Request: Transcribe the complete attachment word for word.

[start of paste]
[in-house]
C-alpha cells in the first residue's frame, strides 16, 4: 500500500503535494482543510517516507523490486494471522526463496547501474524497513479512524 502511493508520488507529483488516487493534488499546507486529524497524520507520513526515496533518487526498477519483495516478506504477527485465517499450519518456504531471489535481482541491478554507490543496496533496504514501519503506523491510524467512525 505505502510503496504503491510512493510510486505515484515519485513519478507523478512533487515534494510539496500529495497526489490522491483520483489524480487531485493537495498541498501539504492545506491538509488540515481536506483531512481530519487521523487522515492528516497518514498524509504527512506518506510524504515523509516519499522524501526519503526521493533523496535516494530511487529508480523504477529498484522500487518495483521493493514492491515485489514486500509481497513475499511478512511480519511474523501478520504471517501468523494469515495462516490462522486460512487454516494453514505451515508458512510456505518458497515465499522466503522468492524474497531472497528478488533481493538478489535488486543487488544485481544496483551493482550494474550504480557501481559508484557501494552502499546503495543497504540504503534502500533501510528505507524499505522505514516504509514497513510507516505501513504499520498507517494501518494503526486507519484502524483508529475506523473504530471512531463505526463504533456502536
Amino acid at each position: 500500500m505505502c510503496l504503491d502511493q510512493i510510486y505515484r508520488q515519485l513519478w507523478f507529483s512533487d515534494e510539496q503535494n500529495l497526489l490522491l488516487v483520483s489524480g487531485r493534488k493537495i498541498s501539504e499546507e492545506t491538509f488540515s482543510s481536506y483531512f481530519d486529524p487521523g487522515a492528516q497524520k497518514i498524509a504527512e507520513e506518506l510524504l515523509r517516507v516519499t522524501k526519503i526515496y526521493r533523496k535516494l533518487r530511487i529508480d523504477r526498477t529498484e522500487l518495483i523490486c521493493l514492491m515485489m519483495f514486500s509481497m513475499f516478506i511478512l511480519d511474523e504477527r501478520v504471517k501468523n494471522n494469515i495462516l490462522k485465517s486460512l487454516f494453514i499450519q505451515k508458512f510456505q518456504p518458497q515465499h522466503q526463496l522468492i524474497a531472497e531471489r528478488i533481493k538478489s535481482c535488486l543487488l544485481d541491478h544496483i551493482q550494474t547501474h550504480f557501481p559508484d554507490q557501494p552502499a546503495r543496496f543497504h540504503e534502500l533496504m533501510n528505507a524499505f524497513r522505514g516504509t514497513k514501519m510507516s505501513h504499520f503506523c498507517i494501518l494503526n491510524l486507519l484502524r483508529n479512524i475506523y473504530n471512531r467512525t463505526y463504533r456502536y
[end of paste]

[in-house]
C-alpha cells in the first residue's frame, strides 16, 4: 500500500503535494482543510517516507523490486494471522526463496547501474524497513479512524 502511493508520488507529483488516487493534488499546507486529524497524520507520513526515496533518487526498477519483495516478506504477527485465517499450519518456504531471489535481482541491478554507490543496496533496504514501519503506523491510524467512525 505505502510503496504503491510512493510510486505515484515519485513519478507523478512533487515534494510539496500529495497526489490522491483520483489524480487531485493537495498541498501539504492545506491538509488540515481536506483531512481530519487521523487522515492528516497518514498524509504527512506518506510524504515523509516519499522524501526519503526521493533523496535516494530511487529508480523504477529498484522500487518495483521493493514492491515485489514486500509481497513475499511478512511480519511474523501478520504471517501468523494469515495462516490462522486460512487454516494453514505451515508458512510456505518458497515465499522466503522468492524474497531472497528478488533481493538478489535488486543487488544485481544496483551493482550494474550504480557501481559508484557501494552502499546503495543497504540504503534502500533501510528505507524499505522505514516504509514497513510507516505501513504499520498507517494501518494503526486507519484502524483508529475506523473504530471512531463505526463504533456502536
Amino acid at each position: 500500500m505505502c510503496l504503491d502511493q510512493i510510486y505515484r508520488q515519485l513519478w507523478f507529483s512533487d515534494e510539496q503535494n500529495l497526489l490522491l488516487v483520483s489524480g487531485r493534488k493537495i498541498s501539504e499546507e492545506t491538509f488540515s482543510s481536506y483531512f481530519d486529524p487521523g487522515a492528516q497524520k497518514i498524509a504527512e507520513e506518506l510524504l515523509r517516507v516519499t522524501k526519503i526515496y526521493r533523496k535516494l533518487r530511487i529508480d523504477r526498477t529498484e522500487l518495483i523490486c521493493l514492491m515485489m519483495f514486500s509481497m513475499f516478506i511478512l511480519d511474523e504477527r501478520v504471517k501468523n494471522n494469515i495462516l490462522k485465517s486460512l487454516f494453514i499450519q505451515k508458512f510456505q518456504p518458497q515465499h522466503q526463496l522468492i524474497a531472497e531471489r528478488i533481493k538478489s535481482c535488486l543487488l544485481d541491478h544496483i551493482q550494474t547501474h550504480f557501481p559508484d554507490q557501494p552502499a546503495r543496496f543497504h540504503e534502500l533496504m533501510n528505507a524499505f524497513r522505514g516504509t514497513k514501519m510507516s505501513h504499520f503506523c498507517i494501518l494503526n491510524l486507519l484502524r483508529n479512524i475506523y473504530n471512531r467512525t463505526y463504533r456502536y